Ocean water rolls over NC 12 at the north end of Buxton, N.C. at dawn on Sunday, Oct. 28, 2012. Waves from offshore Hurricane Sandy are battering Hatteras Island. (AP Photo/The Virginian-Pilot, Steve Earley)
(AP) -- Here are some tips on how to handle threats to or loss of electrical power:
If you still have power but it could go out at any time:
— Find out where your fuse box is located and check to ensure no fuse is tripped. Keep spare fuses handy.
— Put your medication in your refrigerator. Most meds can be kept in a closed fridge for several hours without a problem.
— Check your car's gas tank to make sure it is at least half full. Gas pumps need electricity to run, so stations may shut down.
— Carry a house key in your pocket, wallet or purse. If your power goes out and you regularly enter your home through the garage, your electric-powered garage door won't be able to open and you will need a key to get inside your front or back door.
— Make sure you have spare batteries for flashlights and matches for candles.
If your power is already out:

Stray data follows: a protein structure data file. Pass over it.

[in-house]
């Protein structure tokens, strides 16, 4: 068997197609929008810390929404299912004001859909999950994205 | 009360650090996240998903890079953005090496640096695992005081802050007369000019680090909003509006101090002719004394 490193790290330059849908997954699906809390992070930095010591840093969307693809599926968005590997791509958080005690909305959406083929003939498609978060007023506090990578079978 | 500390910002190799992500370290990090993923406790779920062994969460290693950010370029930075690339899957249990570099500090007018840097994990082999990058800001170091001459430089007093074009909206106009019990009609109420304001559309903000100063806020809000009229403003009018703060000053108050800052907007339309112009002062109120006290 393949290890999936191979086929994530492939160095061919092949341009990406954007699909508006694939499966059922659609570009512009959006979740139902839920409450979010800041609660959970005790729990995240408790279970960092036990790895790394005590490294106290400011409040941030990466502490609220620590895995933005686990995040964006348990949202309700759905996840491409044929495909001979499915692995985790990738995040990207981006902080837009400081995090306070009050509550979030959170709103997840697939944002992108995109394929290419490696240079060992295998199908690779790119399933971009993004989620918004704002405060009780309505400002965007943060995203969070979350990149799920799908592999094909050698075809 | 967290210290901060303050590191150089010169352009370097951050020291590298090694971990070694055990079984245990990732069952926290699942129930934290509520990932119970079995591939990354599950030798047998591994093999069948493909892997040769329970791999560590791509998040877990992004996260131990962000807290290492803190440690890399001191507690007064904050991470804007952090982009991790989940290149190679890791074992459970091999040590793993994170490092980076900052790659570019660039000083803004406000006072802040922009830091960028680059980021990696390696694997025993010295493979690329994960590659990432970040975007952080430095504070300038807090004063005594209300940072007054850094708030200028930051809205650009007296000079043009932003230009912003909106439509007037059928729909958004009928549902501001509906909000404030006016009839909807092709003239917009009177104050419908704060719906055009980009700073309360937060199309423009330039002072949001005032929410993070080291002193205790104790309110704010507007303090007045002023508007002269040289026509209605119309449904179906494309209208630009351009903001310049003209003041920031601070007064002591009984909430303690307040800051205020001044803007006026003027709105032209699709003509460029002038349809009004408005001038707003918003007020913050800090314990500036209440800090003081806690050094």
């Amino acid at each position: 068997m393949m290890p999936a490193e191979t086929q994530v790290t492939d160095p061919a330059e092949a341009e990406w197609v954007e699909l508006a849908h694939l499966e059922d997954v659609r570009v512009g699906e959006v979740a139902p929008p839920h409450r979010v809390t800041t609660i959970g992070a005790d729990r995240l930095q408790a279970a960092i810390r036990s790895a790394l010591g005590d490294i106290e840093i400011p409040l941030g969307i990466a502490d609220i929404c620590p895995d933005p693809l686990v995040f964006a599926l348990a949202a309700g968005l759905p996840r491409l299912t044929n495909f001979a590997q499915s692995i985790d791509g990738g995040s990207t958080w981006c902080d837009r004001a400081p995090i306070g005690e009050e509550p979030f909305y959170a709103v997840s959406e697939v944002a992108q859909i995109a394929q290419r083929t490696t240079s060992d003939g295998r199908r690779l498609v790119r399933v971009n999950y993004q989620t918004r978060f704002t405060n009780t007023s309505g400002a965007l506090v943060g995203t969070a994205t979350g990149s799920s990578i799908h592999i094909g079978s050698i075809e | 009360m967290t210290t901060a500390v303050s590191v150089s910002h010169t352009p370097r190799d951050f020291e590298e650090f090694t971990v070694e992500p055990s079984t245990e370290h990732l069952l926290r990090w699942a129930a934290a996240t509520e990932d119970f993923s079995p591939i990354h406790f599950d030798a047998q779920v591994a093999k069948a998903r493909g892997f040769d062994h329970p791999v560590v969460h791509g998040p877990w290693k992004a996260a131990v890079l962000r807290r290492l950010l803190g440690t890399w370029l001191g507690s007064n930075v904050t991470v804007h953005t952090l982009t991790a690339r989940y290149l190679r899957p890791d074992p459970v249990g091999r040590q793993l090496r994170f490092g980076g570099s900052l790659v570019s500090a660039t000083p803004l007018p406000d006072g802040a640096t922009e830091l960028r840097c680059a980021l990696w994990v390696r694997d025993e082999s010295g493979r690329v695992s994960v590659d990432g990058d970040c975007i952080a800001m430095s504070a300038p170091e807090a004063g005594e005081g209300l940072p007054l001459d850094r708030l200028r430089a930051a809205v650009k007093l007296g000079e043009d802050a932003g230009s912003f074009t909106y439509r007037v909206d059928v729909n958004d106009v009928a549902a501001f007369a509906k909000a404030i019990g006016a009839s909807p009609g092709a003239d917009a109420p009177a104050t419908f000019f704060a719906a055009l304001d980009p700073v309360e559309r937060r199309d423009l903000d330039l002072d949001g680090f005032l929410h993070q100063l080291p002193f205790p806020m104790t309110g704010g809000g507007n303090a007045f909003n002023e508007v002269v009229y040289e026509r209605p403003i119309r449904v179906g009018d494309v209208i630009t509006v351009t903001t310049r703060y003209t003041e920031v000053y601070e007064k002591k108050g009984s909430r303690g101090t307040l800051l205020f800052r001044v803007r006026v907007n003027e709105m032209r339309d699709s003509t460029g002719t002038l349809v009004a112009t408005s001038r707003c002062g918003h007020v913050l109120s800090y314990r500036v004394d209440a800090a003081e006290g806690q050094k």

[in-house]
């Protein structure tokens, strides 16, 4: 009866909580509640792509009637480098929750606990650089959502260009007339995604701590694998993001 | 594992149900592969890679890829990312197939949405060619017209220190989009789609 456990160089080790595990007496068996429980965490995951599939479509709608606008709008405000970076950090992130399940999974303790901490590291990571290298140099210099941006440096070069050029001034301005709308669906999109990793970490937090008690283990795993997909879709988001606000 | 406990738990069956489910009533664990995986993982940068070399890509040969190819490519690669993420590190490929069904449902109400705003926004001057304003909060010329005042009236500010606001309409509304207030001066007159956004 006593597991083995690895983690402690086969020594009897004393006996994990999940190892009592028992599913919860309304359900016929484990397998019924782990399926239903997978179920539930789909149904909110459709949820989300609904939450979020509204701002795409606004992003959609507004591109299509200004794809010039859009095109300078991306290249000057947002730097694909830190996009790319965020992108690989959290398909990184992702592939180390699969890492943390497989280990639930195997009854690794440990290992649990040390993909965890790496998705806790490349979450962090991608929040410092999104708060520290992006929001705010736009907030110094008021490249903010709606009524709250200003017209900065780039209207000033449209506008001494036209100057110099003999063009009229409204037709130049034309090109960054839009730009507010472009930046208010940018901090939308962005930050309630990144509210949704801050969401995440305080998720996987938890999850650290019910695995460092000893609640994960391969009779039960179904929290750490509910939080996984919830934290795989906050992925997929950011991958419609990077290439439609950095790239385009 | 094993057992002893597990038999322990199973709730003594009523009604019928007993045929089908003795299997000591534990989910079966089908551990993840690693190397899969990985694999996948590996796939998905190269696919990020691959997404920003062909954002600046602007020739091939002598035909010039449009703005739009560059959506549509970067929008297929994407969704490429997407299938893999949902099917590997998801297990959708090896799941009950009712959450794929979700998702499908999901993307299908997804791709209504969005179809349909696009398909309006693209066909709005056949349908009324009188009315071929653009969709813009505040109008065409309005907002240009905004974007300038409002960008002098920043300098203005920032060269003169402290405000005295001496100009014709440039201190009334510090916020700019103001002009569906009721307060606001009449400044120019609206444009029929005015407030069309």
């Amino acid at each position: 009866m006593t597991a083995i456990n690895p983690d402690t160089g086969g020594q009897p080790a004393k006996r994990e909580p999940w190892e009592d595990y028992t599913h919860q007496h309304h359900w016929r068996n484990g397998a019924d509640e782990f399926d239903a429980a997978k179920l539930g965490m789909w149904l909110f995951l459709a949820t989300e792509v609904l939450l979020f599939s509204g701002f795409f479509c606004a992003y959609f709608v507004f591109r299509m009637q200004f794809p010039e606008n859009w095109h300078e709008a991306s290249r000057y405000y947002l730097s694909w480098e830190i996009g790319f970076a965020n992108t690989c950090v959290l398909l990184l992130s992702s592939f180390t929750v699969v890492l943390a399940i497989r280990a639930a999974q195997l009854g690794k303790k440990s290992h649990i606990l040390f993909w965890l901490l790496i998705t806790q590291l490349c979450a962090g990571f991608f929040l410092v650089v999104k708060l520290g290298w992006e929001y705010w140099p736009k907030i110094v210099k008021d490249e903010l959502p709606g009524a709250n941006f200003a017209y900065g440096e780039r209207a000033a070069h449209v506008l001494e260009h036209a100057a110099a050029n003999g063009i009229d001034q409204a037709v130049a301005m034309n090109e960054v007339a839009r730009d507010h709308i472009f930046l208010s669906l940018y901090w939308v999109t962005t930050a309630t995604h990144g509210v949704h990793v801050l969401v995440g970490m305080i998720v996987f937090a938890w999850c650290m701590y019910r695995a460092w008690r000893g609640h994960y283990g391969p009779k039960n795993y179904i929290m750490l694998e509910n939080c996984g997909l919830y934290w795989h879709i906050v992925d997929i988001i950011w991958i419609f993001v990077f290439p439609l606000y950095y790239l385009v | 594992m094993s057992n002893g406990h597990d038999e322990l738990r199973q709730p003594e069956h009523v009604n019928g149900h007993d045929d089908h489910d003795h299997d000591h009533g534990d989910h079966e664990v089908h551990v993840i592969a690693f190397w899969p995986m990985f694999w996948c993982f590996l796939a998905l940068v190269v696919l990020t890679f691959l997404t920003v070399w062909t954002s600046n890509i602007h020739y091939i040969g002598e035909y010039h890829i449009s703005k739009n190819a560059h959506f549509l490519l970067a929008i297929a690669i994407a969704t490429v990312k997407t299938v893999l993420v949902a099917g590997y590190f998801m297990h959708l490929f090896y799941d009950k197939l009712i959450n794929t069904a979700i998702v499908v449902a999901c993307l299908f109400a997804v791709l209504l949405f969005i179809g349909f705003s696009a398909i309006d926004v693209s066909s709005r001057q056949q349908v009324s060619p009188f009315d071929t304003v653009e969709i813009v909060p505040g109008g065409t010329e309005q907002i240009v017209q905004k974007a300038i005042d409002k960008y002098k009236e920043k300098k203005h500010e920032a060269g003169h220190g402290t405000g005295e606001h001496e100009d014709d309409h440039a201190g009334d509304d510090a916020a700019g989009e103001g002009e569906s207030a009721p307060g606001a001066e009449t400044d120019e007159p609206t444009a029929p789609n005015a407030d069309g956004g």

— Use flashlights, candles or oil lamps for light.
— Don't use kerosene heaters, barbeque grills or any outdoor-type heater indoors. These create poisonous gases.
— Try not to open your refrigerator and freezer doors too much. The food inside should stay cold for hours as long as the door is shut.
— Unplug unnecessary electronics like computers, televisions and stereos. When the power does come back on, all of these will turn on at once and can result in a power surge. But leave a light on so that you will know when the power returns.
— If it's cool, dress in layers to stay warm. Wear gloves and a knit hat. If you can't get warm, take a warm shower. Even if your hot water tank is electric, the water in it will stay warm for a few hours.
Sources: Federal Emergency Management Agency, California Energy Commission Consumer Energy Center.
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